College of American Pathologists
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Do’s and don’ts of managing specimen workups
Time to talk turkey in microbiology labs July 2004
William Check, PhD

Mary York, PhD, D(ABMM), president of MKY Consulting, Walnut Creek, Calif., presented her top-10 list of do’s and don’ts for managing microbiology specimen workups. She spoke at the second symposium on cost, quality, and clinical relevance.

1. Report what you know even if you are not 100 percent sure. Say "probable staphylococci," not "Gram-positive cocci in clusters"; say "probable streptococci/entero cocci," not "Gram-positive cocci in chains"; say "pseudomonad" if it is oxidase-positive and indole-negative.

2. Don’t perform irrelevant susceptibilities. You are telling the doctor you think he should take action. One instance: Don’t do susceptibilities on isolates from catheter tips. It is the blood culture that should govern therapy.

3. Do rapid identifications. She quotes NCCLS document M35 A: "If identification fits, there is no need to do more."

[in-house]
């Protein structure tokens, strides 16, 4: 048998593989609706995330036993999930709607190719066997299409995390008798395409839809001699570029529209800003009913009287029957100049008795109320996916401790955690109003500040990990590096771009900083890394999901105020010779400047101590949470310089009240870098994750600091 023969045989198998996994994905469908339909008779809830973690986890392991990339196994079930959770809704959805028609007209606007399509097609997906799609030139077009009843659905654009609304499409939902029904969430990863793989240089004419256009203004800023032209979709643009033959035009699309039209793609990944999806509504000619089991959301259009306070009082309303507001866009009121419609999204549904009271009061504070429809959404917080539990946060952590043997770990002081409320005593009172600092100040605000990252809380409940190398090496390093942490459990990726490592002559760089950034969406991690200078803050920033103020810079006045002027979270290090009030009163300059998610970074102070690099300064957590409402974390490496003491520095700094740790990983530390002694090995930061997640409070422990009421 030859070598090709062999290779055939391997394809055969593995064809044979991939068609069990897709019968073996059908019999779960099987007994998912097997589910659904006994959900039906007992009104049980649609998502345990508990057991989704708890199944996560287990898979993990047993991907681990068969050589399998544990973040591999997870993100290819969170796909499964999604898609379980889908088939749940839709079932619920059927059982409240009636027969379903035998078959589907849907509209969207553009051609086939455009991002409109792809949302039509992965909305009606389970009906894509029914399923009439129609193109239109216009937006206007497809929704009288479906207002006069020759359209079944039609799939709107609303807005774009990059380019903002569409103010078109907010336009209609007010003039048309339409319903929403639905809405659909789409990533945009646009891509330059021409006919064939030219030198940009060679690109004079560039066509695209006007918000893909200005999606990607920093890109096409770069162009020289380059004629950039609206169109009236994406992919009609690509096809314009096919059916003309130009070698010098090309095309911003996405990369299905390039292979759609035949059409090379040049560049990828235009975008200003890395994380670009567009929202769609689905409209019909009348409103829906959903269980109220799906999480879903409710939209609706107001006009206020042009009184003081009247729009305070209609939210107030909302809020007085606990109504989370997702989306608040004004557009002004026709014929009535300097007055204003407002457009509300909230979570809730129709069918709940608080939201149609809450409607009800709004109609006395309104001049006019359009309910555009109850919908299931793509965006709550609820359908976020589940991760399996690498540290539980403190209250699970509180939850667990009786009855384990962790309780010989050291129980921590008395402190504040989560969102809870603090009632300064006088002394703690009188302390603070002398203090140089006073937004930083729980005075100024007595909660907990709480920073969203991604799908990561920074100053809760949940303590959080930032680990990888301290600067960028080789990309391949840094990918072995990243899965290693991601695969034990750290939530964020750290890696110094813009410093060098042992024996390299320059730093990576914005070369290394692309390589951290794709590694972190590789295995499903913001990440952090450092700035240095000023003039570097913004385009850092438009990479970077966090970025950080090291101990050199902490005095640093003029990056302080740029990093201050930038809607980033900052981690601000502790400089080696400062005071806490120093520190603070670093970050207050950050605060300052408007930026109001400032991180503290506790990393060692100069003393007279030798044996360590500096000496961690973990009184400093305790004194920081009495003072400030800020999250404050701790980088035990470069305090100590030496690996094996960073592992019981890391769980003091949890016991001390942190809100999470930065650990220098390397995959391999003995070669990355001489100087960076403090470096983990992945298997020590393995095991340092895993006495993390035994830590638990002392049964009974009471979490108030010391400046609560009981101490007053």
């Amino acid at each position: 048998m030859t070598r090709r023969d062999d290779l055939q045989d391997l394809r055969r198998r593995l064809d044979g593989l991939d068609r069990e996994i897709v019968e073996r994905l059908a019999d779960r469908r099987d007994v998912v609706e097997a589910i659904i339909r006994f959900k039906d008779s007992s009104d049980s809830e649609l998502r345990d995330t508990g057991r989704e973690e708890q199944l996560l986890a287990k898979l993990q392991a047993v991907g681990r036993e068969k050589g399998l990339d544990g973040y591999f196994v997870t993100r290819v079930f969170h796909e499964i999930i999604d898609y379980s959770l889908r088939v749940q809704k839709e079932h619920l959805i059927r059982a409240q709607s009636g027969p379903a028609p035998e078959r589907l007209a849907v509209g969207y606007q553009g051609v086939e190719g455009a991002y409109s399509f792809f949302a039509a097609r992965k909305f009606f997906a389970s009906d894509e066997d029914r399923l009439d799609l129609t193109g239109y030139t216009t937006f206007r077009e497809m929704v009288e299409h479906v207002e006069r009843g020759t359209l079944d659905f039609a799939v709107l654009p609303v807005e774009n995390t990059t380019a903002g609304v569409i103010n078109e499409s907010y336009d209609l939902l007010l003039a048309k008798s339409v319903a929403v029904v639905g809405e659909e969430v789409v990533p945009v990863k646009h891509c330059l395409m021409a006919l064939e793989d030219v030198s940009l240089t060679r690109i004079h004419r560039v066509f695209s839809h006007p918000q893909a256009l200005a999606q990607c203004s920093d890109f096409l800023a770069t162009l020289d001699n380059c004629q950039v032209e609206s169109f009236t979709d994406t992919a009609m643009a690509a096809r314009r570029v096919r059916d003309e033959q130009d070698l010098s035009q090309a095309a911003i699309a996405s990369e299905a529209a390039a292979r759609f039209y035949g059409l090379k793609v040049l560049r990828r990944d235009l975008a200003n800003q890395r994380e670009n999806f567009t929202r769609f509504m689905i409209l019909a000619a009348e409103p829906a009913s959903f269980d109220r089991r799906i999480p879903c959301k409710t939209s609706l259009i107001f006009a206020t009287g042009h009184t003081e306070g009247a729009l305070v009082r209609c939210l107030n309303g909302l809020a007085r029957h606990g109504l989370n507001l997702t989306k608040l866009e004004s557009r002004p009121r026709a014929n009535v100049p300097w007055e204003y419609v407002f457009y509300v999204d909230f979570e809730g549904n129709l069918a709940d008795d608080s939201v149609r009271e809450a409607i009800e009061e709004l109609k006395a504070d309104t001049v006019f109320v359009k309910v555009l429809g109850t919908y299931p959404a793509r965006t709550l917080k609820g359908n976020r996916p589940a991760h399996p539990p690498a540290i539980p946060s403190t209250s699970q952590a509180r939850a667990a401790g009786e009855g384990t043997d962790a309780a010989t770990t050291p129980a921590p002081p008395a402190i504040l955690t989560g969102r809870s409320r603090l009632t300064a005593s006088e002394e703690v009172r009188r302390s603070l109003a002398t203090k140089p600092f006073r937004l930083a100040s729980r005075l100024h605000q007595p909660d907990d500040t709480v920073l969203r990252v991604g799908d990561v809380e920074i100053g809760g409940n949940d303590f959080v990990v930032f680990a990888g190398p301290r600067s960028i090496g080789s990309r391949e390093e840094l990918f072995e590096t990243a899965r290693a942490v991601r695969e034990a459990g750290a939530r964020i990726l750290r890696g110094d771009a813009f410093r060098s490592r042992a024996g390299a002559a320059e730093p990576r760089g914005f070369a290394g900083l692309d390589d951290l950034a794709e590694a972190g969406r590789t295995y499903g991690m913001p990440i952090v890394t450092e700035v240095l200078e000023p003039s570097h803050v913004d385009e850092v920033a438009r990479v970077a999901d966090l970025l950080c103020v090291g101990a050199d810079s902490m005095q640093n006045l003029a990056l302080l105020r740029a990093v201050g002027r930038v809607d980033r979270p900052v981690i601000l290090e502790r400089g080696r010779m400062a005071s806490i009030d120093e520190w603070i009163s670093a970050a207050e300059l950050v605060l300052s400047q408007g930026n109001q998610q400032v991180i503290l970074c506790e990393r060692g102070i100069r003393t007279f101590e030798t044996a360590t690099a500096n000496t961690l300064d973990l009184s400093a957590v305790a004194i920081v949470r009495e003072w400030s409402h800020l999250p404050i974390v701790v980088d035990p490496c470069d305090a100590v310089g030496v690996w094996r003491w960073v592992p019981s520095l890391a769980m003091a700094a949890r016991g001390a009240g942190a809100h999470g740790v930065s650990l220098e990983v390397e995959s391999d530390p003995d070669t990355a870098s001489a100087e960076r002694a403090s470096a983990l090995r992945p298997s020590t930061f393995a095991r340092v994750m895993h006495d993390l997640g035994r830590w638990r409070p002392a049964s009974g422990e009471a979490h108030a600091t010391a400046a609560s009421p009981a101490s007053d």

4. Do direct tests from blood culture bottles. The goal is to identify genus in four hours and species in 18 hours. Gram-positive cocci in clusters, for example, can be identified with two drops of culture fluid in rabbit plasma and cefoxitin and colistin disks.

5. Don’t work up coagulase-negative staph in one of two blood culture sets.

6. Look only for pathogens significant for that body site. For example, S. pneumoniae and MRSA are irrelevant in throats and reporting them will provoke unnecessary therapy.

7. Don’t work up yeasts in lower respiratory aspirate specimens (bronchoalveolar lavage, sputum, transtracheal aspirates). Yeasts are normal flora of the upper tract.

8. Don’t treat all fungal requests the same; consider the site. Pathogens in CSF are Cryptococcus and Coccidioides. Vaginal and urine specimens require yeast-only cultures.

9. Don’t work it up just because it is hemolytic. For example, don’t hunt for and report S. aureus in sputum; low numbers don’t correlate with pneumonia. Exceptions include beta-strep, Pseudomonas, or S. aureus in a wound; Listeria; Clostridium perfringens; and Vibrio.

10. Don’t work up mixed normal body site microbiota. Unless enteric Gram-negative rods are the single predominant organism, report "mixed enteric rods present." For example, for peritoneal fluid containing E. coli, enterococci, and Bacteroides, report "mixed aerobic and anaerobic GI microbiota."

William Check is a medical writer in Wilmette, Ill.